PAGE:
A Comparison of Low-Molecular-Weight Heparin With Unfractionated Heparin for Acute Pulmonary Embolism - THESEE
The goal of this study was to assess the safety and efficacy of anticoagulation with tinzaparin, a low-molecular-weight heparin (LMWH), compared to unfractionated heparin among patients with acute symptomatic pulmonary embolism.
Because LMWH was known to be at least as effective as unfractionated heparin in the treatment of deep venous thrombosis, it was hypothesized that the same would be true for the use of LMWH in the setting of acute pulmonary embolism.
Patients Screened: 1,482
Patients Enrolled: 612
Mean Follow Up: 90 days
Mean Patient Age: Mean 67 years
Individuals over the age of 18 who presented with acute pulmonary embolism documented by pulmonary angiography, high probability ventilation-perfusion imaging, or by intermediate probability ventilation-perfusion imaging and a deep venous thrombosis diagnosed by venography or ultrasound were eligible.
Exclusion criteria for this study included the presence of a massive pulmonary embolism requiring pulmonary embolectomy or thrombolysis, contraindications to anticoagulation therapy, life expectancy <3 months, severe renal or hepatic disease, anticipated problems with compliance, and pregnancy.
The combined primary endpoint was the incidence of recurrent thromboembolism, major bleeding, and death at eight and 90 days.
The secondary endpoint was the change in scintigraphically detectible pulmonary vascular obstruction between day 1 and day 8.
Eligible patients were randomized to receive either LMWH or unfractionated heparin. Those randomized to LMWH received tinzaparin at a fixed dose of 175 international antifactor Xa U/kg subcutaneously once daily. Those randomized to the unfractionated heparin arm received an initial bolus of 50 IU/kg followed by an infusion at a rate adjusted to keep the activated partial thromboplastin time 2-3 times the control value. The study medication was continued until the international normalized ratio on oral anticoagulation therapy was >2.0 on two consecutive measurements made at least 24 hours apart and after at least five days of therapy with the study medication.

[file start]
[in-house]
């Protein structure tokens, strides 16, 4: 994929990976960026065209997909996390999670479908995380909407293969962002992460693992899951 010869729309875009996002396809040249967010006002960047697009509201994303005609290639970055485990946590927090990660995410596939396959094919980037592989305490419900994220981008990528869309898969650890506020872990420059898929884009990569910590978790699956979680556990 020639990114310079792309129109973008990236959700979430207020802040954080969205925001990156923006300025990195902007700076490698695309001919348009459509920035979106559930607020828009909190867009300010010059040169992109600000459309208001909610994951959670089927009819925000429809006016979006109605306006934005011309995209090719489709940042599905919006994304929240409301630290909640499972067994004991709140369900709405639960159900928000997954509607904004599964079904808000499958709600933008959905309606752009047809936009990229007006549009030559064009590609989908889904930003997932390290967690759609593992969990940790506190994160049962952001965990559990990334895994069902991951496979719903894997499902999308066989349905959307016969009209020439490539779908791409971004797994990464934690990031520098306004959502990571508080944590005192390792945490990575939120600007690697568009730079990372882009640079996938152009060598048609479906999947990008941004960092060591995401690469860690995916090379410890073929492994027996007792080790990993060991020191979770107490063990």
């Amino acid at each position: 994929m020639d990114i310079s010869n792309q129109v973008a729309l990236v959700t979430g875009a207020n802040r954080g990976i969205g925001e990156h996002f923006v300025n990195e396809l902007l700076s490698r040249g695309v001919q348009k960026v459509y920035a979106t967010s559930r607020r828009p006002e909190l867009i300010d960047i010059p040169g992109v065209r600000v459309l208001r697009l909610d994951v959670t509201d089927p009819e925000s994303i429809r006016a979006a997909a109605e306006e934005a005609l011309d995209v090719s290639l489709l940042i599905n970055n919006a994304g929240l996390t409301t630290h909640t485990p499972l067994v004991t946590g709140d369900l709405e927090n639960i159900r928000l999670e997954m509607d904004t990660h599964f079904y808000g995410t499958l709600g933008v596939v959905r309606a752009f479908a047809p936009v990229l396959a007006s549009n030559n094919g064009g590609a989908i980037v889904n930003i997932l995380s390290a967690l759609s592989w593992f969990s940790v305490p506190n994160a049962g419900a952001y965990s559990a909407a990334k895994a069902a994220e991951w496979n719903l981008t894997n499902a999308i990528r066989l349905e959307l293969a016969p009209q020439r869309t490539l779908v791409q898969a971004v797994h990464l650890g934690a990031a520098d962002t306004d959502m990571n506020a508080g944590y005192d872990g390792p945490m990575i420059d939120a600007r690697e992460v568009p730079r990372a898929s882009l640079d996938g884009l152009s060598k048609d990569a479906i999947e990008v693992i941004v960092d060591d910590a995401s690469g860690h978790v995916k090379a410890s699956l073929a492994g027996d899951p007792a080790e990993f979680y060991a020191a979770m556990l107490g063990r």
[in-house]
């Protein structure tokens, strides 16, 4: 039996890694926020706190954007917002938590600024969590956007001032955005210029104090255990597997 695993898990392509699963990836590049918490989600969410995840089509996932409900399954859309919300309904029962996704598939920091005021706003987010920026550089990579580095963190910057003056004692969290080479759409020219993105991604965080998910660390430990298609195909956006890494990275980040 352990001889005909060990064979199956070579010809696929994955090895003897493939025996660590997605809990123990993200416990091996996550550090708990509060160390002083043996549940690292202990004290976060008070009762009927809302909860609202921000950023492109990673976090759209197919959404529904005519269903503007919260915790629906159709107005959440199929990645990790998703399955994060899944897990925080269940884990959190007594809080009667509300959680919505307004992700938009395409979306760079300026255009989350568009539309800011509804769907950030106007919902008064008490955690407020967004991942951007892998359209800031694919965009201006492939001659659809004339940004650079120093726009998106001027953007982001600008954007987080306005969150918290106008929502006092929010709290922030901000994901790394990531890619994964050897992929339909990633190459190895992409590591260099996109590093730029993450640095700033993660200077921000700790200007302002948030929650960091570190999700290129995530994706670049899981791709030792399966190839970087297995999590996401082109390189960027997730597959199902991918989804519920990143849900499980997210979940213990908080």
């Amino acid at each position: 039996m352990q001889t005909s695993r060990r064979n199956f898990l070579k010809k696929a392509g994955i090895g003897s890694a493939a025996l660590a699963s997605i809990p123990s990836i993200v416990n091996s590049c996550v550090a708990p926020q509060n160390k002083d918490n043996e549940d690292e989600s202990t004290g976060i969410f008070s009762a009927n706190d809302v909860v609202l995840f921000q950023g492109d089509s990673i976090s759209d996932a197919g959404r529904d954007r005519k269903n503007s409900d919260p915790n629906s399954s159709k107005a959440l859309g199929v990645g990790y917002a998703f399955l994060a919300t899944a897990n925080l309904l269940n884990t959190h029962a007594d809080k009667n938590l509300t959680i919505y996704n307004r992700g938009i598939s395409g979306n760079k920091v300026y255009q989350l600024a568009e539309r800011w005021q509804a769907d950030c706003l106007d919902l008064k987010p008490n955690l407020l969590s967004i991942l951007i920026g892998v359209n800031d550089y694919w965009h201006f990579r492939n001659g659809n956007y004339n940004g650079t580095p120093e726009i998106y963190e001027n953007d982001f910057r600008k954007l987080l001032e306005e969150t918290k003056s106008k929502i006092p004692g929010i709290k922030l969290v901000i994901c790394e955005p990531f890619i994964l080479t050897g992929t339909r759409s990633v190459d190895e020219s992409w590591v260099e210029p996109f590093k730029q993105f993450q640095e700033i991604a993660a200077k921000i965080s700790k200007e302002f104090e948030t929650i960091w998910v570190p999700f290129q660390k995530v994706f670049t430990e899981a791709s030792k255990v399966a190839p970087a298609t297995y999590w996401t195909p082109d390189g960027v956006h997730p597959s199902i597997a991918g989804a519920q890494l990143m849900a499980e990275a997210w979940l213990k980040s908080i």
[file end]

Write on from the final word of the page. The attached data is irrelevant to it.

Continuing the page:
Oral anticoagulation therapy was initiated in all patients between the first and third day after initiation of the study medication, and the dose was titrated to an international normalized ratio of 2.0 to 3.0. Oral anticoagulation was continued for at least three months.
In the first eight days, the incidence of the combined primary endpoint of recurrent thromboembolism, major bleeding, and death was not significant in patients receiving unfractionated heparin and those receiving tinzaparin (2.9% vs. 3.0%; absolute difference 0.1%; 95% confidence interval [CI] -2.7% to 2.6%). This difference remained nonsignificant at 90-day follow-up (7.1% vs. 5.9%; absolute difference 1.2%; 95% CI -2.7% to 5.1%; p=0.54).
During the entire follow-up period, there was no significant difference between unfractionated heparin and tinzaparin in the individual endpoints of death (4.5% vs. 3.9%, absolute difference 0.6%; 95% CI -2.6% to 3.8%), recurrent thromboembolism (1.9% vs. 1.6%; absolute difference 0.3%; 95% CI; -1.8% to 2.4%), or major bleeding (2.6% vs. 2.0%; absolute difference 0.6%; 95% CI -1.8% to 3.0%).
Among patients with acute pulmonary embolism, LMWH was not associated with a significant difference in the primary combined or individual endpoints of death, major bleeding, or symptomatic recurrent thromboembolism at eight and 90 days compared to unfractionated heparin.
Simonneau G, Sors H, Charbonnier B, et al. A comparison of low-molecular-weight heparin with unfractionated heparin for acute pulmonary embolism. The THESEE Study Group. Tinzaparine ou Heparine Standard: Evaluations dans l'Embolie Pulmonaire. N Engl J Med 1997;337:663-9.
Keywords: Follow-Up Studies, Pulmonary Embolism, Heparin, Low-Molecular-Weight, Fibrinolytic Agents, Perfusion Imaging, International Normalized Ratio, Thromboembolism, Phlebography, Partial Thromboplastin Time, Venous Thrombosis, Probability, Confidence Intervals
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